One of the things that made Mystery Science Theater 3000 so funny was the esoteric quality of many of the jokes. It was obvious that Joel, Mike, and their fellow writer-performers were primarily interested in amusing themselves, and that made it fun to watch even when you had no idea what the fuck Tom Servo was talking about when he likened a character in that week’s movie to Jimmy Carl Black from The Mothers of Invention. Since the show originated from the midwestern United States, there are lots of digs at Wisconsin and Minnesota. That same sarcasm-tinged midwestern geniality is what kept the show from coming off as snobby with all the out-there references. Unlike, oh let’s see here . . . Dennis Miller, Joel, Mike, and the bots weren’t trying to show off by dropping arcane allusions into their comedy. They were bringing their particular senses of humor to bear on whatever awful film they were watching, and, implicitly, by allowing us to watch along with them, inviting us to do the same.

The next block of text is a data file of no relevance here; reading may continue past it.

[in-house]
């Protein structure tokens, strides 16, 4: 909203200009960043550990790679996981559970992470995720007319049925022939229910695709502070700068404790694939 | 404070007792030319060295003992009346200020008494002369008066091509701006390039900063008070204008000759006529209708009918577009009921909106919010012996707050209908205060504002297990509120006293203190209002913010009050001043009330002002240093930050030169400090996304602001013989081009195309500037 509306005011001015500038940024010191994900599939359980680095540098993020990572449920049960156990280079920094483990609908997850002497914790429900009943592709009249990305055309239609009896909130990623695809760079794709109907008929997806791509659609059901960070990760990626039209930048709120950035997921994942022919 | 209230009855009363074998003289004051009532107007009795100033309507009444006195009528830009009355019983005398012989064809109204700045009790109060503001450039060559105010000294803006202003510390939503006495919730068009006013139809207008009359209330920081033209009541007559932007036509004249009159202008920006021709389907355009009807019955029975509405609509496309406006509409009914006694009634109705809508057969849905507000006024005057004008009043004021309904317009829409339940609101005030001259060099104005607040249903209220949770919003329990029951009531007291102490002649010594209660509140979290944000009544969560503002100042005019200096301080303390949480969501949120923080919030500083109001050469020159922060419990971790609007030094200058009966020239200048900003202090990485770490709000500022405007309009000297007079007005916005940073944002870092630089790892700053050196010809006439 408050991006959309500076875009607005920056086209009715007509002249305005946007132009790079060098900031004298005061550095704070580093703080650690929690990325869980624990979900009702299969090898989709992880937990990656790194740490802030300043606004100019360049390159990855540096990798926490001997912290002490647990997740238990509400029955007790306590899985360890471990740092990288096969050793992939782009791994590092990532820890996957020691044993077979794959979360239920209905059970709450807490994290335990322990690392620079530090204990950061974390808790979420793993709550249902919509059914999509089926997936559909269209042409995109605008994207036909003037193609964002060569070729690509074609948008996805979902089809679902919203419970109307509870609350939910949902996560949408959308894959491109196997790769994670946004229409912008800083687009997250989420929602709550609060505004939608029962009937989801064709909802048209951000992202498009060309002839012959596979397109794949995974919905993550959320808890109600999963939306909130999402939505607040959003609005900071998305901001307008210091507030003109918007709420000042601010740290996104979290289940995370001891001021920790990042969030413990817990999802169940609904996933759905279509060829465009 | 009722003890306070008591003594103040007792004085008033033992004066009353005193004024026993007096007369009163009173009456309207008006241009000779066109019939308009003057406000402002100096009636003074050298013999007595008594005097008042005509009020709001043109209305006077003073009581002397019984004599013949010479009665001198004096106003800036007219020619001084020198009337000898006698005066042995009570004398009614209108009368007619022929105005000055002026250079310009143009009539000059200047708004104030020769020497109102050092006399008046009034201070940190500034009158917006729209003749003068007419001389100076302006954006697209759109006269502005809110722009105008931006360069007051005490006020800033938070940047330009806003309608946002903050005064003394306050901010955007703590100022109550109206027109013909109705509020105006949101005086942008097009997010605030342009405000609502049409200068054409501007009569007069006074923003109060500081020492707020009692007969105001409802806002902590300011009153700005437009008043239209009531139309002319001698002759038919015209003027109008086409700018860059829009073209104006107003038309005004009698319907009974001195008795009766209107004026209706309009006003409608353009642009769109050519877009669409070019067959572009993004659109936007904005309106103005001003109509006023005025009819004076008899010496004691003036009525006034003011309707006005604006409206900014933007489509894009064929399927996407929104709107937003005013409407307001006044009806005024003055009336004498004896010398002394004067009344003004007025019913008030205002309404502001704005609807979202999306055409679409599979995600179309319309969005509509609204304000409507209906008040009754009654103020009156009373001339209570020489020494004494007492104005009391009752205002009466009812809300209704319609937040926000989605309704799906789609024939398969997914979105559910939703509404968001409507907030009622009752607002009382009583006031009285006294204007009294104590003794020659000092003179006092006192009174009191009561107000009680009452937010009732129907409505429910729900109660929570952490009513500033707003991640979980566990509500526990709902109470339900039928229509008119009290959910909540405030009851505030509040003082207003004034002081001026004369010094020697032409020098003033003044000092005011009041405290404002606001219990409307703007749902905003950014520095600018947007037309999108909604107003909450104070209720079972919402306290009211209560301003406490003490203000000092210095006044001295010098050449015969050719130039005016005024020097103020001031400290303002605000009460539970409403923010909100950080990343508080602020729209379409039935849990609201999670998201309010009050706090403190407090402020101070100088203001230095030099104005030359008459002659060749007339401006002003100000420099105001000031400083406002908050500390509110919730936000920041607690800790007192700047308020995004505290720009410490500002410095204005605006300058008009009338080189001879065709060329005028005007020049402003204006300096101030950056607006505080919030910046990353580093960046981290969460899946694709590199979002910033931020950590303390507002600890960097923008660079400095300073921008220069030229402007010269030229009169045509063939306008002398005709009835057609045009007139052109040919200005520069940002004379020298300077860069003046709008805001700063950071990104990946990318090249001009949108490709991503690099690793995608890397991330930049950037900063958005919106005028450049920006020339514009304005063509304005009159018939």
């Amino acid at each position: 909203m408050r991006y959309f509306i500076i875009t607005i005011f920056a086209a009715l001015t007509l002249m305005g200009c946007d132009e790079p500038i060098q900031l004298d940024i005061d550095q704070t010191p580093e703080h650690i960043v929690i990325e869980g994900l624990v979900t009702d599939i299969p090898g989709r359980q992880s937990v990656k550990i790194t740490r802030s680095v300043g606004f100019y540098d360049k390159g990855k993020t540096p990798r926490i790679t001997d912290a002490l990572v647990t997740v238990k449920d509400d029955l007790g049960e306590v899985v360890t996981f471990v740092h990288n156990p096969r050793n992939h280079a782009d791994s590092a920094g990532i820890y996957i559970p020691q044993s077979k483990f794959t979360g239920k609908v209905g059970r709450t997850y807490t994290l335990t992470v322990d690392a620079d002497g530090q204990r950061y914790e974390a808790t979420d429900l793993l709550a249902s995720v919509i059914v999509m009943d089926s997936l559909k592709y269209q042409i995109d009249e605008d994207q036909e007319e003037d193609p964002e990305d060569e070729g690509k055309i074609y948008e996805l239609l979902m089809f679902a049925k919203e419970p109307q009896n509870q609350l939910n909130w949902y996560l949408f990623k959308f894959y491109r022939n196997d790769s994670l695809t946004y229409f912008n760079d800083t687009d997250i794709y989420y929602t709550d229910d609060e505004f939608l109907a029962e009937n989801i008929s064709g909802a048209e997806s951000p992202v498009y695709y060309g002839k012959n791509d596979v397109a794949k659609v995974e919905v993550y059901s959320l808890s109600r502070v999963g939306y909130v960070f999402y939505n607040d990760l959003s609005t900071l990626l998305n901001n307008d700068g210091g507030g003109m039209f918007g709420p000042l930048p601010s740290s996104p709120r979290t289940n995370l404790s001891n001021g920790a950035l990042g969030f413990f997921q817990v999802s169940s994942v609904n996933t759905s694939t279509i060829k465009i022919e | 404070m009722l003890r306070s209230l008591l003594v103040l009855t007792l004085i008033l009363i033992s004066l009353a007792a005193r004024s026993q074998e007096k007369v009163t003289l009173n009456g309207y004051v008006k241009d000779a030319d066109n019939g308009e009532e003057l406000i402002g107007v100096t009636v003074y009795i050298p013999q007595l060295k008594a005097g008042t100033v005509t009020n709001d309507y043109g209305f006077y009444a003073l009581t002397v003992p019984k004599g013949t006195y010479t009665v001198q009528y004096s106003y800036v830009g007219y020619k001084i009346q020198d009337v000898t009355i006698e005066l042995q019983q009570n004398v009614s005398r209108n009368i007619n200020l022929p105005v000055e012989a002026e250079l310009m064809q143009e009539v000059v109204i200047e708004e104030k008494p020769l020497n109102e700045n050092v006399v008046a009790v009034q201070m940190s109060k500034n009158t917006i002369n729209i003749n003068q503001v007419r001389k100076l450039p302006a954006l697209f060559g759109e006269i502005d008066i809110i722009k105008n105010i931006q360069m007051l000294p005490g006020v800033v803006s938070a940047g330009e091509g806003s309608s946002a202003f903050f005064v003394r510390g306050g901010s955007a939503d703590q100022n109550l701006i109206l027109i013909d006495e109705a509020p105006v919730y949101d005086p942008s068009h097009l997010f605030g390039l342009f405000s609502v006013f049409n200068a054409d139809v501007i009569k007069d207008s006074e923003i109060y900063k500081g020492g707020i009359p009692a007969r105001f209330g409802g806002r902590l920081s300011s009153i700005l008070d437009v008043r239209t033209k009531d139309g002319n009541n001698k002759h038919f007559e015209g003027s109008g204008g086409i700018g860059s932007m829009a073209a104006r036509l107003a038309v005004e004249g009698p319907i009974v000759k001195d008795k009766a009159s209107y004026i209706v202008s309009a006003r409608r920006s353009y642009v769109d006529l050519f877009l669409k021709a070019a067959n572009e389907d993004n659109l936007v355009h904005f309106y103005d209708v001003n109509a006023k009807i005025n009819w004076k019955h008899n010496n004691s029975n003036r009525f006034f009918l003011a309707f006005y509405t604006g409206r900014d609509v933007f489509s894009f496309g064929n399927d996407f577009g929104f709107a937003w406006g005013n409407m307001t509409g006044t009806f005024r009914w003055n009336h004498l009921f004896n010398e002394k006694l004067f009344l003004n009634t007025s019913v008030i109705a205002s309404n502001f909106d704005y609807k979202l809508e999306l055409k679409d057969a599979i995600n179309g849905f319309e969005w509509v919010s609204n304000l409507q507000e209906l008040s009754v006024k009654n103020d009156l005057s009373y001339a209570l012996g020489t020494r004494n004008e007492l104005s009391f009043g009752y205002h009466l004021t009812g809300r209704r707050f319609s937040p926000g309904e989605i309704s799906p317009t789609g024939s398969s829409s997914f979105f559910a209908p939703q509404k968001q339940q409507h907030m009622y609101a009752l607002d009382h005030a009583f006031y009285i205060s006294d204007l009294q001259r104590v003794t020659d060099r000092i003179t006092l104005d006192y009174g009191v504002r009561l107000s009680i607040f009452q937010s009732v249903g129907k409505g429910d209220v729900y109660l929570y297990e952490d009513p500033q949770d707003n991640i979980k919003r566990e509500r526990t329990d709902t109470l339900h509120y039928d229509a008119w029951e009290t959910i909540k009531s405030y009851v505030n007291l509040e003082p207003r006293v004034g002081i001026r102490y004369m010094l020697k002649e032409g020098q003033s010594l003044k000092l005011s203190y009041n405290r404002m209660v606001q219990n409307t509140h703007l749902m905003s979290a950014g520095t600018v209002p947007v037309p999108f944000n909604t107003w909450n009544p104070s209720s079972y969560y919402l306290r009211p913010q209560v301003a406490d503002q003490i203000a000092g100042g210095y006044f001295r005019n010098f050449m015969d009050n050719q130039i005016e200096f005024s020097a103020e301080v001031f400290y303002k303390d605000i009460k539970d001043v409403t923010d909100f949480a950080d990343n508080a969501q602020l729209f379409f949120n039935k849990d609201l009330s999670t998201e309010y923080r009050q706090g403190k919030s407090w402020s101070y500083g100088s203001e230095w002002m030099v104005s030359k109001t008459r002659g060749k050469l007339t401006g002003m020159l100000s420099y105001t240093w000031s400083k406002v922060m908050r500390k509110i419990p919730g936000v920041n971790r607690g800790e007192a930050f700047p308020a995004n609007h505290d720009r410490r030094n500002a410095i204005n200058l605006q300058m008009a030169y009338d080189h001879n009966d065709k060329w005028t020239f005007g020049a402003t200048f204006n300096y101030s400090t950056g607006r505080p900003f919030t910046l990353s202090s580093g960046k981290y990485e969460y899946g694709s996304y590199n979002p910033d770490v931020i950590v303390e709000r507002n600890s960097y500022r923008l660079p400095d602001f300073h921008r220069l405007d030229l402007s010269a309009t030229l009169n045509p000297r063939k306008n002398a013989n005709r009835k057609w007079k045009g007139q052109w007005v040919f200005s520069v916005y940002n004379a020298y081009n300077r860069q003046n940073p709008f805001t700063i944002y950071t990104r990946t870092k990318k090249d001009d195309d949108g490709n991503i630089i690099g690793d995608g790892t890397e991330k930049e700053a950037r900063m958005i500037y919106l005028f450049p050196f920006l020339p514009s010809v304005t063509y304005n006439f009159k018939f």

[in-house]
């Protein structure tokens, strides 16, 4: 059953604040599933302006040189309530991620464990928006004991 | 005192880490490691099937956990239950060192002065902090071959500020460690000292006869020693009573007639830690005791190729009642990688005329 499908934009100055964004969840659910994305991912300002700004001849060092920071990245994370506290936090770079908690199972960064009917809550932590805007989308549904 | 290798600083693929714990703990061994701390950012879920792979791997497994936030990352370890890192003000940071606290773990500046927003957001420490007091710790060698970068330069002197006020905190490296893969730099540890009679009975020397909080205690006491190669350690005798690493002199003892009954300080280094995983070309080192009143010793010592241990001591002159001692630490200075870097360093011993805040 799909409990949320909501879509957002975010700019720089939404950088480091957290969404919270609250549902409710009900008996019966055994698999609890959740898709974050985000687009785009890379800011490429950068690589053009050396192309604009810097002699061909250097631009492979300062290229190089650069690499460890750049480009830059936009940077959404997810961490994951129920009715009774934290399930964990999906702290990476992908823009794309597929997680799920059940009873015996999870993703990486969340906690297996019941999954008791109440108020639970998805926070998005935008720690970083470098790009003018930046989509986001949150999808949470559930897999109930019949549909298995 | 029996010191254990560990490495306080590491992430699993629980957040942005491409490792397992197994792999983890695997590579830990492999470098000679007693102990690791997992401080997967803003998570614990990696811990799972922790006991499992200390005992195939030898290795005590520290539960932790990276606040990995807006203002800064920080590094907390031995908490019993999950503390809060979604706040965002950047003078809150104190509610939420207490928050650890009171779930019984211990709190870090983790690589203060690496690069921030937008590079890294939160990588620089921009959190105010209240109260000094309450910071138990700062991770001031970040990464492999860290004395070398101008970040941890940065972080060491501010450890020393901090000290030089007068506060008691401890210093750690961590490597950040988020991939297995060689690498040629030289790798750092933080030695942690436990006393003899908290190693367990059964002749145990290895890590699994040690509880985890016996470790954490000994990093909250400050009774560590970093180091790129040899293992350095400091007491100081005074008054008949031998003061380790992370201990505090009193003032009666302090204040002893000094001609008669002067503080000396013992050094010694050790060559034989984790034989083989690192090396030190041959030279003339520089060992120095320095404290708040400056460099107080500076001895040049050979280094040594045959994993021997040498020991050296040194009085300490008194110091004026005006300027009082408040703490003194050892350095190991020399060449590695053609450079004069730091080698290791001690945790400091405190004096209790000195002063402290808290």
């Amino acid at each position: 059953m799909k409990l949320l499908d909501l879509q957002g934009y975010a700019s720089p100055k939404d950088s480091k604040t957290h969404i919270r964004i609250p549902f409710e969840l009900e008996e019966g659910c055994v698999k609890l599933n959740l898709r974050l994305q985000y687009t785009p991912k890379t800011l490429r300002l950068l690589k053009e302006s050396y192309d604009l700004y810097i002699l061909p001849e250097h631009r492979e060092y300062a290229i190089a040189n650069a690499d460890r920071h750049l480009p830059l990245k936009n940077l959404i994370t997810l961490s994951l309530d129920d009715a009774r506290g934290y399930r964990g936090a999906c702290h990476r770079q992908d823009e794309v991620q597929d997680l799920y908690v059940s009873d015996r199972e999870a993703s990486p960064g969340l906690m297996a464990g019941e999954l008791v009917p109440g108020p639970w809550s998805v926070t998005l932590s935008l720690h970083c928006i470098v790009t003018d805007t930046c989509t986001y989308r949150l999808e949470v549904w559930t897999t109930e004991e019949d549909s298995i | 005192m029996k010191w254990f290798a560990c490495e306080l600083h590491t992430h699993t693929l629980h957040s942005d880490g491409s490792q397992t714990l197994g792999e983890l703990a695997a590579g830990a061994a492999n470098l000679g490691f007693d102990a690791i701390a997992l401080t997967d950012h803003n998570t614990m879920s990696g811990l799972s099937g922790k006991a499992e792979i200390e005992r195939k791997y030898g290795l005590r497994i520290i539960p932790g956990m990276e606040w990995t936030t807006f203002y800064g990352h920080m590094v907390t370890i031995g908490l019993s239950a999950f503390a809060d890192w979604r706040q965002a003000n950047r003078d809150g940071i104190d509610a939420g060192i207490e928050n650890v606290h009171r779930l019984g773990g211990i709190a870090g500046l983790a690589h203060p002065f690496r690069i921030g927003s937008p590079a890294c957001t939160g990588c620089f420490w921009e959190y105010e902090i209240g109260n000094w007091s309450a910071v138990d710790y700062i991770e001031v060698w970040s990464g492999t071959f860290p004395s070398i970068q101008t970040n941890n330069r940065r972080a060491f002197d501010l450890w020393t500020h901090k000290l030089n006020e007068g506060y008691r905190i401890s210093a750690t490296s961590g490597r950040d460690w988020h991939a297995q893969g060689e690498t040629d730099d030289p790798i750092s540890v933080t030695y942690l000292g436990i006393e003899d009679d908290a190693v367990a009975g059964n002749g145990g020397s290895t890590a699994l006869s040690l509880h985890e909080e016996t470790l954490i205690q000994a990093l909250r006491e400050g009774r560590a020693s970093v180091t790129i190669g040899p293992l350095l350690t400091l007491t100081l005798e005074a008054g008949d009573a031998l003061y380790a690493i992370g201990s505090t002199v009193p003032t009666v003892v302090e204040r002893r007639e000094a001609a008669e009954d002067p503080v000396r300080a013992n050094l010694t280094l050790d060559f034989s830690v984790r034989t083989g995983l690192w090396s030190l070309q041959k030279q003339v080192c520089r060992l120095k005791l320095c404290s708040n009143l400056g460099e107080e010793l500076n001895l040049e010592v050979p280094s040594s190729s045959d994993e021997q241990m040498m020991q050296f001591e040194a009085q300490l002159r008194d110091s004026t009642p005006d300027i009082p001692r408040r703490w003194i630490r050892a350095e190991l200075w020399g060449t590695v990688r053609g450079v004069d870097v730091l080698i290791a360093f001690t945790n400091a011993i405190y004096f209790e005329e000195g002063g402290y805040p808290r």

Below are two of my favorite MST3K references, along with videos explaining where they come from. The first — “Centerville: A real great place to raise your kids up” — is a Frank Zappa reference. And it’s not the only one. But of all the Zappa references that found their way into dozens of MST3K episodes (including that one to The Mothers in the first paragraph), it’s Centerville that gets mentioned most often. For an example, see this segment from The Indestructible Man, which includes the Centerville reference that, for some reason, has stuck foremost in my head. It’s toward the end of this YouTube clip, right after the dissolve from Lon Chaney Jr. to the shot overlooking Los Angeles:
But where is Centerville, and what does it mean? It comes from this segment of Zappa’s film 200 Motels. Joel’s got their stoner cadence down pretty good, don’t he?
Now for this next one. First, take a look at this opening couple of minutes from Cave Dwellers, taking special note of Joel’s part in the invention exchange, and Tom Servo’s sober entreaty that follows:
That “Like father, like son? Think about it, won’t you?” pops up in various iterations in quite a few MST3K episodes, usually spoken by Tom Servo in that gravely earnest tone. It comes from (I learned just recently, following a Google search) an anti-smoking PSA produced in the late 1960s that ran on TV until the early ‘80s. And thanks to the miracle that is YouTube (and the miracle that was people from thirty years ago recording and saving the weirdest random shit they saw on TV for reasons even they themselves couldn’t possibly comprehend), here is that PSA: